“White Space Networking with Wi-Fi like Connectivity”

White Space Networking with Wi-Fi like Connectivity” discusses how to achieve wireless networking using so-called “white space”: unused portions of the UHF spectrum (approximately 512-698 Mhz). This is attractive, because using the UHF spectrum can allow wireless networking over a relatively long range (1 mile or greater, compared to 300-600 feet for 802.11n). UHF signals are also better able to penetrate walls and buildings in urban environments.

The difficulty with using UHF spectrum is that the spectrum has already been assigned for use by two “incumbents”: analog TV and wireless microphones (although the use of the spectrum by analog TV should be reduced since this paper was written, due to the recent conversion of analog TV to digital). Per FCC rules, non-incumbent use of the UHF spectrum must avoid interfering with incumbent use. While TV signals are relatively stable, wireless microphone transmissions can begin without warning, which poses some challenges to providing wireless networking using the UHF spectrum. To gain improved throughput, the authors also suggest that multiple contiguous free channels should be aggregated together and used for networking.

To enable networking over UHF, several problems must be solved:

  • Spectrum Assignment: What portion of the 180 Mhz UHF band should be used for networking in a given locale? The UHF spectrum is typically “fragmented”: some portions of the spectrum are in use, while others are free. Furthermore, to increase throughput, multiple contiguous free channels should be used by a single network. The right spectrum to use will also change over time, e.g. as hosts move and wireless microphones are activated. The channel used must be free for both the AP and all clients, which is made challenging by the larger spacial extent of UHF networks.
  • AP Discovery: WiFi APs emit beacons every 100ms on the WiFi channel they are using. To find APs, clients can easily scan each channel, looking for AP beacons. This is more challenging for UHF, because there are more possibilities to scan (30 UHF channels, and 3 possible channel widths, yielding 84 combinations).
  • Handling Disconnections: If incumbent use of a channel is detected, networking transmissions must immediately stop using the channel (the authors found that even transmitting control packets can result in audible interference for wireless microphones using the channel). If clients and APs are prone to abruptly disconnect from a channel, a method is needed to choose another channel and continue communication.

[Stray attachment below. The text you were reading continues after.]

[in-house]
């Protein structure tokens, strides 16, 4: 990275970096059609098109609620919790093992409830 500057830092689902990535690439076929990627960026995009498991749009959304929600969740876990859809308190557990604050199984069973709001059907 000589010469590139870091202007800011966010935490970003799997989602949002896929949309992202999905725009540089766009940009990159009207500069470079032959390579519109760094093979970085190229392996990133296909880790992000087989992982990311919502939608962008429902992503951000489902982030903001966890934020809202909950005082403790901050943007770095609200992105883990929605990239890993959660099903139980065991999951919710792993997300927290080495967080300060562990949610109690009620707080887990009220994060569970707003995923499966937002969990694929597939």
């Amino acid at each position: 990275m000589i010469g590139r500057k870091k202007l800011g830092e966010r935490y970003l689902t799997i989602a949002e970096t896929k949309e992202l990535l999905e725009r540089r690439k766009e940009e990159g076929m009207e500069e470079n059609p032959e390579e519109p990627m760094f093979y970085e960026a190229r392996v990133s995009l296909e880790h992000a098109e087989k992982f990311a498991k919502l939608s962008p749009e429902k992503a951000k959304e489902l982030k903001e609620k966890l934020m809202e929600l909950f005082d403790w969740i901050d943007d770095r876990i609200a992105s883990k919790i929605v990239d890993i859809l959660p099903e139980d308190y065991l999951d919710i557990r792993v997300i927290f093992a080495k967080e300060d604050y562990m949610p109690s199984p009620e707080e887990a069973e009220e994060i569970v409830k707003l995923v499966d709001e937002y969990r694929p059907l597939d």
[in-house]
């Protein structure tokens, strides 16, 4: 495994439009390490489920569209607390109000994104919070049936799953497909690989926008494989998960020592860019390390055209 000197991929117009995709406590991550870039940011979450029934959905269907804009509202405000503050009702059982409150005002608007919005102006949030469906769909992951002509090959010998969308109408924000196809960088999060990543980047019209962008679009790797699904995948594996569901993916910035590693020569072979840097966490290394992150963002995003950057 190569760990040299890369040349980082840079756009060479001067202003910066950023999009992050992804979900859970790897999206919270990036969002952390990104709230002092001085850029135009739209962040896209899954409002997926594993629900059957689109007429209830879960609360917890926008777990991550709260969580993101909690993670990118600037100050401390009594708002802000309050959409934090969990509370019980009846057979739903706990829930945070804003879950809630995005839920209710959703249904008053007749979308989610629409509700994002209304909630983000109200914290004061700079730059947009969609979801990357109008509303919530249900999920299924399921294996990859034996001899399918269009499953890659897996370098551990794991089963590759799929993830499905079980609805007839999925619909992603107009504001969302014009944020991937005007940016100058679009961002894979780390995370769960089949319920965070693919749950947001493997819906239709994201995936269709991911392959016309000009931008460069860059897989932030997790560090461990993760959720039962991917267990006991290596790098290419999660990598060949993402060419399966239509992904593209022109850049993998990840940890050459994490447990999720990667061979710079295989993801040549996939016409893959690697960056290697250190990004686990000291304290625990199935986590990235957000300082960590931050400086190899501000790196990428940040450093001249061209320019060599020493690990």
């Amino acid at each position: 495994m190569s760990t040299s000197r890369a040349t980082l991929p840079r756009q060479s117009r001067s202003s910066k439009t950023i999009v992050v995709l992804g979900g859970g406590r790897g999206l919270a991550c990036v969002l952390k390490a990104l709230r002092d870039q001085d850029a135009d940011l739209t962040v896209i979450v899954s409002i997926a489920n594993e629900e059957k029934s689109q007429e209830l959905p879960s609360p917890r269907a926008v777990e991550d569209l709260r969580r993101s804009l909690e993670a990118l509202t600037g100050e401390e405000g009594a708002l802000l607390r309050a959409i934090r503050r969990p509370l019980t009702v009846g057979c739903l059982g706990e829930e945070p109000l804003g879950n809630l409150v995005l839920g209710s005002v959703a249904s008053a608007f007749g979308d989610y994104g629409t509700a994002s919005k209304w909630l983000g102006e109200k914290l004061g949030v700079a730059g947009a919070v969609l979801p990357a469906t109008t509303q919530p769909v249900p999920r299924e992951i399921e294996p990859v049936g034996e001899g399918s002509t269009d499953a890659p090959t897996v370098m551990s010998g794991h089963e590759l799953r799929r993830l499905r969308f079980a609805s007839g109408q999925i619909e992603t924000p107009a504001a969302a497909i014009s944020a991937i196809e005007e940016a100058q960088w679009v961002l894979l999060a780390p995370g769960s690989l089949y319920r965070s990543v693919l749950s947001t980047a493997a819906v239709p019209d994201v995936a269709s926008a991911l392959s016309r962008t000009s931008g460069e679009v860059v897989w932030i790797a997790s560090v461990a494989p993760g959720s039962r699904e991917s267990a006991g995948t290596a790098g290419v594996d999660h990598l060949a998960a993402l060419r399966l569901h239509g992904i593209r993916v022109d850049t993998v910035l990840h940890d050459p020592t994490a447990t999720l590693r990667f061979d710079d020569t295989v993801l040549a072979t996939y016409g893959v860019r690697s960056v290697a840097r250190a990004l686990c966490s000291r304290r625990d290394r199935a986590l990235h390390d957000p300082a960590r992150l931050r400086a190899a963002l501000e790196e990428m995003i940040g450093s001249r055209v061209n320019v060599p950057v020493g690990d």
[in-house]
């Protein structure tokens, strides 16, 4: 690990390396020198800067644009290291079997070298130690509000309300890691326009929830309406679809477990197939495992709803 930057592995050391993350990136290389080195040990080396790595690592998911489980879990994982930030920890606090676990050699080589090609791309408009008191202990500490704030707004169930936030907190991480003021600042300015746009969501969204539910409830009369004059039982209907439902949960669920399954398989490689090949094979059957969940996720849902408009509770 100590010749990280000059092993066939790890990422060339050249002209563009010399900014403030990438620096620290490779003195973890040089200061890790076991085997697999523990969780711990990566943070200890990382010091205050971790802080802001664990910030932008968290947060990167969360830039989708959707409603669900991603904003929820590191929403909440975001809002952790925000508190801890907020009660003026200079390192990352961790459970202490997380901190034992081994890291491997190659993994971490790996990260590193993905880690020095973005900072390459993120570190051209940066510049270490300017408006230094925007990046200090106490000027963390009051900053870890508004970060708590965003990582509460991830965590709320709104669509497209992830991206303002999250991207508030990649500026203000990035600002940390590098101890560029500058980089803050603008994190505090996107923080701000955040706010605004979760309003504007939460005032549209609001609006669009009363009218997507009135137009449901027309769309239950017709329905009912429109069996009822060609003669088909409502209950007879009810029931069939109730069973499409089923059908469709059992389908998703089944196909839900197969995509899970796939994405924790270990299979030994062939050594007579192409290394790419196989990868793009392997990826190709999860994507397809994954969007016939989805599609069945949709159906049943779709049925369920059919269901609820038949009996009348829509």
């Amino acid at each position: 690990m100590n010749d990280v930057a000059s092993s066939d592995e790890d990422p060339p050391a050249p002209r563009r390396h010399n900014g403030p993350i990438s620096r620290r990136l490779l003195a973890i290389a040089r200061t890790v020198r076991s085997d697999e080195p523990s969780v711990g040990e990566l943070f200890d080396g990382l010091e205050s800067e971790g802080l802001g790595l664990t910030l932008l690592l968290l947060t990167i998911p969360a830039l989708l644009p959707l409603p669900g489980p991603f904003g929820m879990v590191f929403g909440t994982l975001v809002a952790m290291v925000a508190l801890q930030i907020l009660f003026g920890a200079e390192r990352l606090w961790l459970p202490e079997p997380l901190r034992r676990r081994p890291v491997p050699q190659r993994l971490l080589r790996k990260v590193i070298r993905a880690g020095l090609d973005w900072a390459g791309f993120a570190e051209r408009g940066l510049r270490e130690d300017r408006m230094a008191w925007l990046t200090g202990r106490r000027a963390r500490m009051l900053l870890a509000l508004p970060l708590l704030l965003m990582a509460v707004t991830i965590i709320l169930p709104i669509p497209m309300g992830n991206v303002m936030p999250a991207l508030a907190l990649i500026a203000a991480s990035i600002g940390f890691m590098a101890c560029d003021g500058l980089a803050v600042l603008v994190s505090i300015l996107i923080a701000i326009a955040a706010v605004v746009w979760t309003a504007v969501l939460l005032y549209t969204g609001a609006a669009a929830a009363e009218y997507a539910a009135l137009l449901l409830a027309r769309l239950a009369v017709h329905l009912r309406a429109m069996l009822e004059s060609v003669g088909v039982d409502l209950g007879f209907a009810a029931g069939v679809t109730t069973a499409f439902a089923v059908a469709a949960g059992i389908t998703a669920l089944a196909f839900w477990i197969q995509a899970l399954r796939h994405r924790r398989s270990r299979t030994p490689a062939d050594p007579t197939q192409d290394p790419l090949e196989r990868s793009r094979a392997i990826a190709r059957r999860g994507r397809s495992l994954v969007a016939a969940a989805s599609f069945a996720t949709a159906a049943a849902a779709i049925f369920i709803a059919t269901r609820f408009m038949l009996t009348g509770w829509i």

Design

To solve the spectrum assignment problem, clients and APs exchange information about which channels are free near them. APs probe for new channels when they detect incumbent use on their current channel, or if they observe a performance drop. Channel probing is done by considering which channels are free for all clients and the AP, and by then estimating the available bandwidth on each channel.

To enable AP discovery, the authors propose some signal processing magic. They propose a technique called “SIFT” which essentially allows them to scan the spectrum range and cheaply determine the presence of an AP on a channel; they can then tune the radio transceiver to the identified channel, and decode the beacon packet as usual.

To handle disconnections due to incumbent use of the spectrum, they propose using a separate 5Mhz backup channel, which is advertised as part of AP beacon packets. If a client senses that a disconnection has occurred (e.g. because no data packets have been received recently), it switches to the backup channel, and both listens for and emits chirps. Chirps contain information about the available white spaces near the chirping node, which is used to pick a new channel for communication. APs periodically scan for chirps.

It’s possible that the backup channel is already in use by another incumbent. In this case, the client picks an arbitrary available channel as the secondary backup channel, and emits chirps on it. The AP periodically scans all channels to attempt to find such chirps. The same signal processing magic (SIFT) that is used to enable cheap AP discovery is used to make scanning all channels periodically feasible.

Related Reading

Matt Welsh discusses this paper on his blog. The slides for the SIGCOMM talk on this paper are also available online.

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